Let’s start with the macro scene. The best summation I have seen of the sovereign debt cover-up comes from Jerome Booth, head of research at fund manager Ashmore. I quote: “There is a dead body on the kitchen floor, and blood everywhere. It is dealt with in different ways by different nationalities. The British find it hard to cope with, but try to clear up the mess as quickly as possible. The Europeans cover the body with a sheet and agree to deal with it later – but the sheet isn’t big enough and the blood keeps seeping out, so they get another sheet, and another. Initially, the Germans keep their corner of the kitchen spotless, and have plenty of floor-cleaning equipment, but are reluctant to mop up the stains in other areas. The Americans place the corpse in a chair, give it a cup of coffee and try to engage it in conversation.”
In the fog of war, dear reader, the only chance you have of keeping some sort of grip on reality is to summon up the most precious tool you use in your business life: common sense.
Common sense tells you that clearing this mess up will be expensive for everyone on the planet (some catastrophically so) and for our “leaders” to tell us otherwise is just resorting to the usual wartime trick of attempting to boost morale.
On the home front, our Chancellor is engaging in just such a morale boosting excercise, as this week he has been doing the rounds saying that we, in our nice, tight little island, “can remain masters of our own destiny”.
This is rubbish.
Terry Smith, chief executive of Tullett Prebon, in a letter to the FT this week (headed: “We have to be told just how bad the situation is”) draws attention to all the disinformation being pedalled by the Tories on how they are getting our debt under control. In an attempt to make a clear and unambiguous statement about the actual debt the UK is carrying, his company has just sent to every member of parliament a tin can emblazoned with the real UK debt commitment – that’s £3,589bn folks – so they can see what they are metaphorically “kicking down the road” with their present policies.
Occasionally, of course, when a leader is no longer in power, he/she lets out a few truths – as Alastair Darling has done in his recently published book. Or Lord Lawson when he said recently that the single currency is “among the most irresponsible initiatives of the postwar world”.
Actually, some of the consequences of the “Euro deception” was underlined by surprisingly honest remarks from the CEO of Deutsche Bank, Josef Ackermann: “It is an open secret that numerous European banks would not survive having to revalue sovereign debt held on the banking book at market value.”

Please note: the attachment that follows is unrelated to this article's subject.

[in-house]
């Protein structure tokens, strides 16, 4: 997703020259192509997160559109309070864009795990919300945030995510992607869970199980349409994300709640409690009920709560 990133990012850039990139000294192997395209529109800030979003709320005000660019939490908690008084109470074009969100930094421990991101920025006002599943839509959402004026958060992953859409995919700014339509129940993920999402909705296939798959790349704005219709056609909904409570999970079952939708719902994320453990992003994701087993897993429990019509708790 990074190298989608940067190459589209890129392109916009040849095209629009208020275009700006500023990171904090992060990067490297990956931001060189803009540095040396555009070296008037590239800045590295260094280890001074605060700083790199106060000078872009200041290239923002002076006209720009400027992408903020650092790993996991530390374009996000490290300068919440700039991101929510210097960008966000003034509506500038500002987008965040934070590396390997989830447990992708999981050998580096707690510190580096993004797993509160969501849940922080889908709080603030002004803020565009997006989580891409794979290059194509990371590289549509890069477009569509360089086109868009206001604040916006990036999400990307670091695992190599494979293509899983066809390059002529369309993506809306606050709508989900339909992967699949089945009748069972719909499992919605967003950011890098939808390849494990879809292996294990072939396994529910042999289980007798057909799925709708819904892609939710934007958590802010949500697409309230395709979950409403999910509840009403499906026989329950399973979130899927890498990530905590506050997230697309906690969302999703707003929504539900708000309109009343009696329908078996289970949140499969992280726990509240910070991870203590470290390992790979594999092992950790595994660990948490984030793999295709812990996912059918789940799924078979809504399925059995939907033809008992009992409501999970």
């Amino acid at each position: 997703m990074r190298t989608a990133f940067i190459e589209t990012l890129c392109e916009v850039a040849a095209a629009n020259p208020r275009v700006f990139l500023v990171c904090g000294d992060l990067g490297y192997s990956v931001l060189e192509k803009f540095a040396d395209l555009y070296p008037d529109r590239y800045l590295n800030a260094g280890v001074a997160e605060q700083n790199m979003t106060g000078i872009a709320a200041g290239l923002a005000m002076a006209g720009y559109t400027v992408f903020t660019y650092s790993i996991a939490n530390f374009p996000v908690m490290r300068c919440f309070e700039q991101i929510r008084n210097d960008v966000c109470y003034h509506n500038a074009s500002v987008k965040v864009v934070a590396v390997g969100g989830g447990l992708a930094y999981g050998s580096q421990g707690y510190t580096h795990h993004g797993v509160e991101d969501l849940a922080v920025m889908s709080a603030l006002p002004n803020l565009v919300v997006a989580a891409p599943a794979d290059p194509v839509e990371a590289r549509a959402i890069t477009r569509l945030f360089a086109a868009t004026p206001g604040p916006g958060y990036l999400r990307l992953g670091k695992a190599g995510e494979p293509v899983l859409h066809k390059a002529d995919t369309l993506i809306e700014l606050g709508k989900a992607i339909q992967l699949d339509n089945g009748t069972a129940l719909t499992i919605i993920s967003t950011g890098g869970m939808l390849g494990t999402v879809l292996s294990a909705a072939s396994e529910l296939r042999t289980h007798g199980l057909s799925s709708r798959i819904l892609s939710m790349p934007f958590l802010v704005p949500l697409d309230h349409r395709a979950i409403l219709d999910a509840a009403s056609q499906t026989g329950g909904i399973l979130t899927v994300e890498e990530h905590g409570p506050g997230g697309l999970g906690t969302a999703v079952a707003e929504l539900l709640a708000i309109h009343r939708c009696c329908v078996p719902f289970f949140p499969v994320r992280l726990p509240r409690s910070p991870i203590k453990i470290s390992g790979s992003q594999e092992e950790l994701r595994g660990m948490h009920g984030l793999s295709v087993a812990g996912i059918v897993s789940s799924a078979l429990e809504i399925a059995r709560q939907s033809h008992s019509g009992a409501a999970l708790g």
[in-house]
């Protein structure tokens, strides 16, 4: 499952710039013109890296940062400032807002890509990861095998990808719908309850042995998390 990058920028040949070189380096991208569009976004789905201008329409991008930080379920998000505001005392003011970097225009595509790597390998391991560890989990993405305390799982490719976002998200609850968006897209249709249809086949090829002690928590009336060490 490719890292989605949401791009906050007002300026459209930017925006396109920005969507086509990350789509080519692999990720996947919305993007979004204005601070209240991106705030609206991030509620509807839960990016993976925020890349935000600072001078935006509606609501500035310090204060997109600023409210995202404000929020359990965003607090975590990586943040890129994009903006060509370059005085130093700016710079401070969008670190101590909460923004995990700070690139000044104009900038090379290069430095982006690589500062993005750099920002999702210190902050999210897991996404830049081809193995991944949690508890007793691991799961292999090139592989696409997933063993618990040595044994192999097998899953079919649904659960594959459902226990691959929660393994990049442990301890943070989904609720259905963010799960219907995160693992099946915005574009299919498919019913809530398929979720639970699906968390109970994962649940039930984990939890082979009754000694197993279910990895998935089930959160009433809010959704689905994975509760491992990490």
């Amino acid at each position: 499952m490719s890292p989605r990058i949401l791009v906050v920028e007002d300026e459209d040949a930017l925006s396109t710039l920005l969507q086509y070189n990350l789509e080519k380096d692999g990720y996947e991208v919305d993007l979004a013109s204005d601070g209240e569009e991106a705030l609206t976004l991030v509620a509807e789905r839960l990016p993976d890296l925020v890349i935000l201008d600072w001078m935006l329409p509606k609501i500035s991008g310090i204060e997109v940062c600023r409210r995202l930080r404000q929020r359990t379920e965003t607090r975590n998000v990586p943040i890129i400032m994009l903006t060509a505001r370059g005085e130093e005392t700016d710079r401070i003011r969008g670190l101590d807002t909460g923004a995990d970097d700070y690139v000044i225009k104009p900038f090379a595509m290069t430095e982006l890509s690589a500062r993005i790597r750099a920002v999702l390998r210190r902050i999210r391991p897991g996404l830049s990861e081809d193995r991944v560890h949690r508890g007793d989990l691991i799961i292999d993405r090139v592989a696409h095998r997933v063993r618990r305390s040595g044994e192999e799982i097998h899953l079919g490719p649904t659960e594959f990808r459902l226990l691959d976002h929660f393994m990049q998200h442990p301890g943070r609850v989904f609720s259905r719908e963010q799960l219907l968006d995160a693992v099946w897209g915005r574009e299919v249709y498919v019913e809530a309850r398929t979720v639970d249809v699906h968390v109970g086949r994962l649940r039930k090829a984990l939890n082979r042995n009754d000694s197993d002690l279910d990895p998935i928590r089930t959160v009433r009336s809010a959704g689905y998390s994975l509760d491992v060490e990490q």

Sadly (pathetically?), back on the home front, our bankers are still attempting to derail the expected recommendation of the Vickers Commission to split off their so-called investment banking activities.
The lies and disinformation have reached fever pitch. Investment banking should have been relabelled “investment gaming”. They are gaming the system and, as a result, their activities are dangerous, counterproductive and hence should have no place in sensible banking.
Remarkably, in his same speech, Ackermann went on to say: “We have a financial industry that is still not really providing convincing answers to the questions about the meaningfulness of many financial products and trading in securities… we must, in my opinion, check all our work in all our areas thoroughly again to ascertain whether we prioritise our genuine tasks as servants of the real economic needs.”
A pity, therefor,. that our own bankers continue to lie when it comes to the simplest of things such as Project Merlin’s lending to SMEs.
Here the bankers maintain their lending commitments are on track, even though the Bank of England has pointed out the figures are misleading because they show the credit made available to business not the credit actually used.
Here, on the frontline, may I try and transmit the following message back to the command and control bunkers: All over the western world, there are thousands of companies and individuals sitting on cash. In order to kickstart growth, you need to provide incentives for them to invest. The most cost-effective incentives is targeted tax breaks (eg: in the UK, no CGT payable on investment in small companies). Do this, stop considering throwing more money at quantitative easing and the like, and then we might start believing in you again.
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